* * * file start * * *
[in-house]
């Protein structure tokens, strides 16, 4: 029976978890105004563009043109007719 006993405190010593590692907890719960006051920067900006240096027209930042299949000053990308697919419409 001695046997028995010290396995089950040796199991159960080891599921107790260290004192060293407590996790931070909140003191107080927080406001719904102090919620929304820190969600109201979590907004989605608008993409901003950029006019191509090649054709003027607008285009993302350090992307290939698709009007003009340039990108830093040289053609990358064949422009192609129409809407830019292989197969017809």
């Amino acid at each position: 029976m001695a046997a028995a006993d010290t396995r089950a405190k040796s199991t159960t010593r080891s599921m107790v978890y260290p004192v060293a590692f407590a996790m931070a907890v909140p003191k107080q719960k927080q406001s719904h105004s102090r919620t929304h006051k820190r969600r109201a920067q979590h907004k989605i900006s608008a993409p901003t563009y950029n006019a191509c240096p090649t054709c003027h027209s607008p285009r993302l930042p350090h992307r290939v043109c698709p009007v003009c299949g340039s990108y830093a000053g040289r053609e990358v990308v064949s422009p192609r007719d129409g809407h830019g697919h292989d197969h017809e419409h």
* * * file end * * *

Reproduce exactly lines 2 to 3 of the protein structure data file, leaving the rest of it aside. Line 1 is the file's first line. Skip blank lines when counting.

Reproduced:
């Protein structure tokens, strides 16, 4: 029976978890105004563009043109007719 006993405190010593590692907890719960006051920067900006240096027209930042299949000053990308697919419409 001695046997028995010290396995089950040796199991159960080891599921107790260290004192060293407590996790931070909140003191107080927080406001719904102090919620929304820190969600109201979590907004989605608008993409901003950029006019191509090649054709003027607008285009993302350090992307290939698709009007003009340039990108830093040289053609990358064949422009192609129409809407830019292989197969017809």
């Amino acid at each position: 029976m001695a046997a028995a006993d010290t396995r089950a405190k040796s199991t159960t010593r080891s599921m107790v978890y260290p004192v060293a590692f407590a996790m931070a907890v909140p003191k107080q719960k927080q406001s719904h105004s102090r919620t929304h006051k820190r969600r109201a920067q979590h907004k989605i900006s608008a993409p901003t563009y950029n006019a191509c240096p090649t054709c003027h027209s607008p285009r993302l930042p350090h992307r290939v043109c698709p009007v003009c299949g340039s990108y830093a000053g040289r053609e990358v990308v064949s422009p192609r007719d129409g809407h830019g697919h292989d197969h017809e419409h």